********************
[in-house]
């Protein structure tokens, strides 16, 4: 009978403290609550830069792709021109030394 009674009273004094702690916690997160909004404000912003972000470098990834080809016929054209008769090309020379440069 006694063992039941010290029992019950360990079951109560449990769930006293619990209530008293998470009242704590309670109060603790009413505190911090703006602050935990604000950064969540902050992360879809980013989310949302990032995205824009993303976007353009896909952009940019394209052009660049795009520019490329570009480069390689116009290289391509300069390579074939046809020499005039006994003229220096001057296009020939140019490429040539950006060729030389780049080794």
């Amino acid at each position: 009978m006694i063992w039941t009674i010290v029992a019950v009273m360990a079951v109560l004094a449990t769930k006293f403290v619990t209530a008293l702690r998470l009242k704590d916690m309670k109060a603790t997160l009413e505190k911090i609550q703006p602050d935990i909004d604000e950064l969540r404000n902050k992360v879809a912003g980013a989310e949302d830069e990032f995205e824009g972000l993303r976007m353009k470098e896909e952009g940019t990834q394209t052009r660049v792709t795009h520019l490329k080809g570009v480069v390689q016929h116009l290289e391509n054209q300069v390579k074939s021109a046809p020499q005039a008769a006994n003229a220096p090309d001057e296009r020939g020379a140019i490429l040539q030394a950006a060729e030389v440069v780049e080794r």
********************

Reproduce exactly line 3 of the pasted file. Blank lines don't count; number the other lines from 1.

């Amino acid at each position: 009978m006694i063992w039941t009674i010290v029992a019950v009273m360990a079951v109560l004094a449990t769930k006293f403290v619990t209530a008293l702690r998470l009242k704590d916690m309670k109060a603790t997160l009413e505190k911090i609550q703006p602050d935990i909004d604000e950064l969540r404000n902050k992360v879809a912003g980013a989310e949302d830069e990032f995205e824009g972000l993303r976007m353009k470098e896909e952009g940019t990834q394209t052009r660049v792709t795009h520019l490329k080809g570009v480069v390689q016929h116009l290289e391509n054209q300069v390579k074939s021109a046809p020499q005039a008769a006994n003229a220096p090309d001057e296009r020939g020379a140019i490429l040539q030394a950006a060729e030389v440069v780049e080794r």